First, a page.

No More Music Lessons

When I was twelve two new music teachers entered the staff of George Green’s Grammar School. One looked like an older version of the other. The senior teach was Lesley Winter and the junior teach was a chap who become famous as a composer – Michael Nyman. They both had cropped hair and cropped beards and had a special way of teaching music, which reminded me of the selection and teaching methods that Eastern European Communist countries adopted at the time.

They would (out of a grammar school of about 260 pupils) select four of five children who were clever academically and in whom they saw some aptitude for music. These selected few were well taught, and it must have been a wonderful experience for them For most of us, including me, there was no music lessons. The school had a choir, again selected by the music teachers, but I was not even auditioned for it. I rather suspect there were no auditions, that the music teachers only wanted to have those who could sing in the choir rather than go through the bore of having to teach children how to sing.

The choir performed well; I remember still how they sang the Ballad of London River to Sir Arthur Bliss who came on Speech day to dole out the prizes.

From the Cotswolds, from the Chilterns, from 
your fountains and your springs,
Flow down, O London River, to the sea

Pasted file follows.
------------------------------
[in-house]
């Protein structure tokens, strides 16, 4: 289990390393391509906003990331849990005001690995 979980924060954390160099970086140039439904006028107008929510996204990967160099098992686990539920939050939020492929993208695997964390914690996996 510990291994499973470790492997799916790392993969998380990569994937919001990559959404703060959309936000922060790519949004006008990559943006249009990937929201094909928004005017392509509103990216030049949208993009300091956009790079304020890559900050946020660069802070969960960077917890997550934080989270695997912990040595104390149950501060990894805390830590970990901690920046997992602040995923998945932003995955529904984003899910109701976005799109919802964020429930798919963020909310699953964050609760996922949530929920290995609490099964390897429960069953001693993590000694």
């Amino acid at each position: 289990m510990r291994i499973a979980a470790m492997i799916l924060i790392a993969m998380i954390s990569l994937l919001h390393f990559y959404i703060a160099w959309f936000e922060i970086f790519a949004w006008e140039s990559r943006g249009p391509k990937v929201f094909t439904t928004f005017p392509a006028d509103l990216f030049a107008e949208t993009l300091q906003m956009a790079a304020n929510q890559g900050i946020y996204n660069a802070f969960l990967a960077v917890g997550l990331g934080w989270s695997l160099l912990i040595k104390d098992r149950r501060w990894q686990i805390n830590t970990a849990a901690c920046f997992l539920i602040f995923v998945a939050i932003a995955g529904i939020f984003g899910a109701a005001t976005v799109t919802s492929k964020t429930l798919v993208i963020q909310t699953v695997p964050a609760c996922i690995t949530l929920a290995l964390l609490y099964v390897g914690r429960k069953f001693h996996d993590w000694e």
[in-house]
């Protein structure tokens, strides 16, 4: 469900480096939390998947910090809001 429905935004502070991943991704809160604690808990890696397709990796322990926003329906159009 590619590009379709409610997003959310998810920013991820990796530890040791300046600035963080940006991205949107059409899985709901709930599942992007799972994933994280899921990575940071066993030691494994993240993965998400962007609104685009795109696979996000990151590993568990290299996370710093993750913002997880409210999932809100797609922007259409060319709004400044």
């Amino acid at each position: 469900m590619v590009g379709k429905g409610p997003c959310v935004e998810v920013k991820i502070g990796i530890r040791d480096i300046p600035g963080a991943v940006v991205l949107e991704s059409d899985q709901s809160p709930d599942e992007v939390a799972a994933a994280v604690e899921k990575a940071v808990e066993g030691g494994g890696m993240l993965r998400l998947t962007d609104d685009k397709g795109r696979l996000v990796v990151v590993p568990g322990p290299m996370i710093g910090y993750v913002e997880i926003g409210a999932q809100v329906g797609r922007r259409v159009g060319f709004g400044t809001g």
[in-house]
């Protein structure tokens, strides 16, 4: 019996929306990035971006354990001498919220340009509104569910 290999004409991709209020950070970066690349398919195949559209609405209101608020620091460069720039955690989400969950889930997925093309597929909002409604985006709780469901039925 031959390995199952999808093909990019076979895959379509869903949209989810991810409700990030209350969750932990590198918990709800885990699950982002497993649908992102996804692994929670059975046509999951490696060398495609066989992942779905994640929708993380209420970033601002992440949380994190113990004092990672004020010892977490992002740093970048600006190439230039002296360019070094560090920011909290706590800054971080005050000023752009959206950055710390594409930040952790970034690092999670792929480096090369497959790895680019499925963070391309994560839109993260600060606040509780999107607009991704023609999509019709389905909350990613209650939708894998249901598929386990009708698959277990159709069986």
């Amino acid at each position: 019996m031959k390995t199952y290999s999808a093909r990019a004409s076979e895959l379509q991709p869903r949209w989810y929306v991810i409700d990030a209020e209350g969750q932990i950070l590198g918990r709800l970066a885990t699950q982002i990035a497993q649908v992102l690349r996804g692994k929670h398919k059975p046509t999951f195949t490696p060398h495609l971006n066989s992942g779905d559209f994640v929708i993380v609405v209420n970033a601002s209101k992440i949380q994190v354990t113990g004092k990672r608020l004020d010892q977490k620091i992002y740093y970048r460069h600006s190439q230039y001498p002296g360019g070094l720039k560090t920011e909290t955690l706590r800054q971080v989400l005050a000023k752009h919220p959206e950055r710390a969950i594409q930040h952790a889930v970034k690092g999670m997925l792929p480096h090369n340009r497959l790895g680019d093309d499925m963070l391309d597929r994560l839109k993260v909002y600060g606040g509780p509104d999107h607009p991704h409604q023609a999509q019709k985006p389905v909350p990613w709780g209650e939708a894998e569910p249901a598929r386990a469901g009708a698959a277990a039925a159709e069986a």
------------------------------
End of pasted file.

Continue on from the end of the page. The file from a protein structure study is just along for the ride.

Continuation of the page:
gull’s silver wings: 

4 Responses

  1. Skills can be taught but not talent.

  2. Hi there.
    It seems you were a few years above me at George Green’s school, Robert. Nyman probably left before I arrived, but Leslie Winters taught me music. His recorder consort and son Ross became regulars on BBC Radio 3 back in the day. I still have fond memories of lunchtime ‘Listening Circle’ sessions where we ate our packed lunches and listened to vinyl – some of us were even given a score to follow! I seem to remember other pupils who shared your surname in the years just above mine – were they your family members?

    Regards from Steve Hall (living in Norfolk, UK and running a web design business for the past 20-odd years).

    • STEVE
      I had two sisters. Christine was two years above me and Yvonne two years below me. The school is prospering and is now located on the isle of Dogs close to where the old playing fields were.



    • Ah. Yvonne would probably be the name I remember then. I have visited the school at the Isle of Dogs since then – I lived in Bow, Poplar then Ilford before moving to Norfolk over 25 years ago, but no longer have a reason to return to London. Grammar schools aren’t flavour of the month here these days (seen as exclusive and elitist), but despite being a socialist, I do recognise the unique kind of education it gave us in the 60’s and 70s in that part of London and I’m glad I went there. All the best for 2018, Robert!

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